D.C. reviews paramedic response to choking toddler

WASHINGTON – The District’s response to a choking toddler, who later died, has prompted a review into why the nearest available paramedic was not dispatched.

Instead of sending a paramedic just three blocks away from the home, the unit dispatched was more than a mile from the Tenleytown neighborhood.

While it will be impossible to determine if the toddler would have survived had the closer unit responded, the tragic death has brought new scrutiny to a department already hobbled by missteps.

“Whatever happened, we can’t let it happen again,” says Kevin Donahue, the District’s deputy city administrator. “So we have to understand why.”

Two theories have emerged.

The first is human error, which would have improperly identified the nearest paramedic as not being available, though it was. The second is a failure of the new technology on the apparatus.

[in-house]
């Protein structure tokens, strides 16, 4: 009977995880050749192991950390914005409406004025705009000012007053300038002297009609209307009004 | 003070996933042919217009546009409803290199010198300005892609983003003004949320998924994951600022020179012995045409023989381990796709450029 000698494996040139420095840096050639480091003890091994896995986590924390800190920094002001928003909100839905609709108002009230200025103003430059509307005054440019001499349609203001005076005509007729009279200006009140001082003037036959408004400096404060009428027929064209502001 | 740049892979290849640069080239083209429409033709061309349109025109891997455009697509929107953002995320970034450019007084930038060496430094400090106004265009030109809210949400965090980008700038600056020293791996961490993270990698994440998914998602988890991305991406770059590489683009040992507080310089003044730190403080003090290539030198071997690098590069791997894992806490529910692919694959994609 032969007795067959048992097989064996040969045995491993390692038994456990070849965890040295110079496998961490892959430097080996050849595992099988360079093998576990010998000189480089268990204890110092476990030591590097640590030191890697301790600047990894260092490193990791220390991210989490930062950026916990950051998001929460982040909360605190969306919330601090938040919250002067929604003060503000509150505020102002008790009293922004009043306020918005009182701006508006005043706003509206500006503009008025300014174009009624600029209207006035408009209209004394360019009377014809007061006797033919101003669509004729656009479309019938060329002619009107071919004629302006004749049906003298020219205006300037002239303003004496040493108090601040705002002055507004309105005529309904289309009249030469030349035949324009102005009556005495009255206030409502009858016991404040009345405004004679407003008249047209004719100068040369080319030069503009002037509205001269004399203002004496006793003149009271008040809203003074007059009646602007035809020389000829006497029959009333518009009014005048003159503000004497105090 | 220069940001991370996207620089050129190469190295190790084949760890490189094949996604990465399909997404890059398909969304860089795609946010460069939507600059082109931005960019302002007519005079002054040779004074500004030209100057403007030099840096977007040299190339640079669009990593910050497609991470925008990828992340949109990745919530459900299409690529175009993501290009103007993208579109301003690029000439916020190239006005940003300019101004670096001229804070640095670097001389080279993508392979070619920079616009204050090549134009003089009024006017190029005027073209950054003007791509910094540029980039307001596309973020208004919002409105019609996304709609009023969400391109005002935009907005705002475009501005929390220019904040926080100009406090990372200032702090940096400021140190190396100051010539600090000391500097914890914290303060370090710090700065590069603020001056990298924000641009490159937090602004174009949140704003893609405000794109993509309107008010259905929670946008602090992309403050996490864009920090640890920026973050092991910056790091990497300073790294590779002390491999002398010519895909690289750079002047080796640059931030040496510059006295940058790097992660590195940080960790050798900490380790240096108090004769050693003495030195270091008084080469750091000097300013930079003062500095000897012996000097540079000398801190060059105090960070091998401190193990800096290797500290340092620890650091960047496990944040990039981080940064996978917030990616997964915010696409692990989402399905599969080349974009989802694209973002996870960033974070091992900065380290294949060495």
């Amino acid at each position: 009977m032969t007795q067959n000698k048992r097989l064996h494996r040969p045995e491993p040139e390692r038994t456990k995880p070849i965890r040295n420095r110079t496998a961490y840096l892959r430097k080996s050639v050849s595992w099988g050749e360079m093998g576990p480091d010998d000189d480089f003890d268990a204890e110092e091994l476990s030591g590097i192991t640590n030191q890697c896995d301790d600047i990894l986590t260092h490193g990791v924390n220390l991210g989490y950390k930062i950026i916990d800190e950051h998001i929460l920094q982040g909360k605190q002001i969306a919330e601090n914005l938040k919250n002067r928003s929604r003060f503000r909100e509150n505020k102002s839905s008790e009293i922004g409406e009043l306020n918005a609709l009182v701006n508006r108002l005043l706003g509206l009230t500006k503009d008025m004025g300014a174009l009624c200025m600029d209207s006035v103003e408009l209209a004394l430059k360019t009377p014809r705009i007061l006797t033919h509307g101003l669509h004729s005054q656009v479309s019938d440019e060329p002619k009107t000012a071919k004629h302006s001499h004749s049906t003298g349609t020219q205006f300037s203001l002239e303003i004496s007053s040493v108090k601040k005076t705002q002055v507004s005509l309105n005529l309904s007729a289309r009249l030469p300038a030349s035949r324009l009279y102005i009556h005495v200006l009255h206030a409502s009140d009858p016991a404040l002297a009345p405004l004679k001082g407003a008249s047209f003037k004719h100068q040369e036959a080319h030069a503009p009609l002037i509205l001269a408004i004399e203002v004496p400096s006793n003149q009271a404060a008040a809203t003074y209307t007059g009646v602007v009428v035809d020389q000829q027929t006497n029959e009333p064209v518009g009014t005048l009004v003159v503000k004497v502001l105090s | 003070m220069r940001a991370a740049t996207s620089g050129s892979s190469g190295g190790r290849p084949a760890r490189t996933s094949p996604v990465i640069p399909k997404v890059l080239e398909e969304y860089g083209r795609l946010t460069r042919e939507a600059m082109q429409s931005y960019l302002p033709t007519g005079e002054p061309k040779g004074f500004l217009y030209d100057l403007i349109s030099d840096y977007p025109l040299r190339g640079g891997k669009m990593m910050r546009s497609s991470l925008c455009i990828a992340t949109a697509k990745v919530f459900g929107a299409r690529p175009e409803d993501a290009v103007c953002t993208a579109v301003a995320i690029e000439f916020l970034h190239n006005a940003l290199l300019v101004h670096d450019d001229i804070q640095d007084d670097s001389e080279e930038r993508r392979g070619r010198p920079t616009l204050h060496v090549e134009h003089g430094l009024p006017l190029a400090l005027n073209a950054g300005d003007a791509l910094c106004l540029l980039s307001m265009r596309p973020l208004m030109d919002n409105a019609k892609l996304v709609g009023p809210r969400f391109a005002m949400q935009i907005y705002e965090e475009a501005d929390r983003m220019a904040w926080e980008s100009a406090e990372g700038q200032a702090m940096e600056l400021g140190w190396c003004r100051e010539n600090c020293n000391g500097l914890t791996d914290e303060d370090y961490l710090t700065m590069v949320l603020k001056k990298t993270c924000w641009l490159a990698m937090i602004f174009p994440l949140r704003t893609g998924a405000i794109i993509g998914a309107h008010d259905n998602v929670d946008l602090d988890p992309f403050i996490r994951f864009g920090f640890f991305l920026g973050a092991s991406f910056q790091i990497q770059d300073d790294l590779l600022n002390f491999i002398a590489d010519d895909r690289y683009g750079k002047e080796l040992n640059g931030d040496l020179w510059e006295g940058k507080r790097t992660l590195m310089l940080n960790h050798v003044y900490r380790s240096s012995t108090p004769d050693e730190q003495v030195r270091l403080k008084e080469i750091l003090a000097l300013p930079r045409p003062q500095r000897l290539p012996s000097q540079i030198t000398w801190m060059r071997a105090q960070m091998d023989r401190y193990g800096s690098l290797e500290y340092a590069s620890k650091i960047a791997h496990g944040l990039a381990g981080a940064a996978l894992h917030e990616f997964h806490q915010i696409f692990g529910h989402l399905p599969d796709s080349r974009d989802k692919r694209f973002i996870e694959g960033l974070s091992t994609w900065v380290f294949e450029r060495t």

“The outcome of this is tragic, and we want to look at everything we did, everything we could have done,” Donahue says.

Every fire station in the District will be retrained to use the computer equipment on the apparatus correctly.

“We’re looking at the technology to see if the technology is having any remaining glitches from its implementation that causes something other than the closest available unit to be dispatched to the scene,” he says.

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